Tonight we watched the total eclipse of the moon and tomorrow we’ll be exploring Victoria Falls town before heading to Mana Pools National Park on Friday. The next blog update will be on June 23rd, so stay tuned. In the meantime, here are a few more photos.

A young male lion watches us through the grass

A lioness moves one of her cubs to a new hiding spot.

A giraffe, just after sunset at Moremi.

Jun 072011

Downtown Johannesburg

After two overnight flights (Calgary – London and London – Johannesburg) I’m finally in Africa at the start of our photo safari. The flight arrived very early but fortunately the hotel had our rooms ready and we were relaxing by 8am.

As we had the whole day here we decided to catch up with some sleep and in the afternoon and had a fascinating tour of Soweto with Modeno who was a fun and informative guide.

Our first stop was downtown Jo’burg and we visited a traditional medicine shop. Dried roots filled shelves; drums, spears and other ceremonial regalia were around the walls and lots of animal products such as hooves hung from the ceilings.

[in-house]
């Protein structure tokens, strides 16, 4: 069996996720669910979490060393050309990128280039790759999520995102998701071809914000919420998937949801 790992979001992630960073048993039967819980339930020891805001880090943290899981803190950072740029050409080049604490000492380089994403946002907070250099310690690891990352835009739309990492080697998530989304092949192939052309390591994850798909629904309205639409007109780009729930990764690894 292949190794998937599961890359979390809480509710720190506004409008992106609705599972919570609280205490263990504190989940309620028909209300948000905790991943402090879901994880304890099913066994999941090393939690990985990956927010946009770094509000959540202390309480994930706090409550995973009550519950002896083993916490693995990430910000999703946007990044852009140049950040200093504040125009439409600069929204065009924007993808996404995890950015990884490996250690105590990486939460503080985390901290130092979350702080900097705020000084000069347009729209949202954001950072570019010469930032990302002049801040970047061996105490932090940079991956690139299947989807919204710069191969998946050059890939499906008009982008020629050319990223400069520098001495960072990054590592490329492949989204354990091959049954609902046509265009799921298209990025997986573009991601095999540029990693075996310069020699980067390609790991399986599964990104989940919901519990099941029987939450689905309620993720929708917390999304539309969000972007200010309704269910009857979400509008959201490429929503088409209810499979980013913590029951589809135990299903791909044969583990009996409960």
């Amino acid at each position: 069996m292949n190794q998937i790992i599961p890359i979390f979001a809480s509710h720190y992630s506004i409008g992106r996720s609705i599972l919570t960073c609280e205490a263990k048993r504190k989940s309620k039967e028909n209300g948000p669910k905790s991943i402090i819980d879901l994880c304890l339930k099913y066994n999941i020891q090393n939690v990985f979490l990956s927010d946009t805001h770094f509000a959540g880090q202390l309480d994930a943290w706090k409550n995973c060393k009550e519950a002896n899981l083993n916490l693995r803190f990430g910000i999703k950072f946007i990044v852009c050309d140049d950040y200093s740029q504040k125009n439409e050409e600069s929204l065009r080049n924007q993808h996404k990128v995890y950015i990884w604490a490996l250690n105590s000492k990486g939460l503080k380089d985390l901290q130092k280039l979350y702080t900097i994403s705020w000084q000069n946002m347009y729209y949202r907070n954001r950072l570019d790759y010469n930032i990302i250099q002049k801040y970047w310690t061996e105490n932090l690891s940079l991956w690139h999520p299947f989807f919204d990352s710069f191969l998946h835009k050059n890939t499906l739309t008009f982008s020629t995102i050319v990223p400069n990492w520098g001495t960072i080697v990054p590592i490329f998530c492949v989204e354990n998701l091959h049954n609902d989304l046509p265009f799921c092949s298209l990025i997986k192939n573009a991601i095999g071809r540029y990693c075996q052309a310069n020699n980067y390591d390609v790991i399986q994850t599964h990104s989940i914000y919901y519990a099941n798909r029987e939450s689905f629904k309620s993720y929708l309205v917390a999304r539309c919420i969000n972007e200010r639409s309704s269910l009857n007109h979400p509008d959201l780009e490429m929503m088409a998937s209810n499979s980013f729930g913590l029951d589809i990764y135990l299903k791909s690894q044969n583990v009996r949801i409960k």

Modeno told us how many of the products were used, including a rather graphic description as to how to use a spear; I’ll save you the details!

A sign of the times. An old apartheid sign in downtown Johannesburg.

Before arriving in Soweto we drove past the ‘Kalabash’ soccer stadium that was used for the main events in the 2010 soccer world cup and then went to the cooling towers at the old Orlando power station in Soweto.

The cooling towers have incredible art painted all around them which was done by scaffold, as you can imagine the middle was difficult due to the concave shape of the towers. The towers are connected by cables with a bungy jumping platform in between them.

One of the two painted Soweto cooling towers

A family lives here. No electricity, running water or sanitation.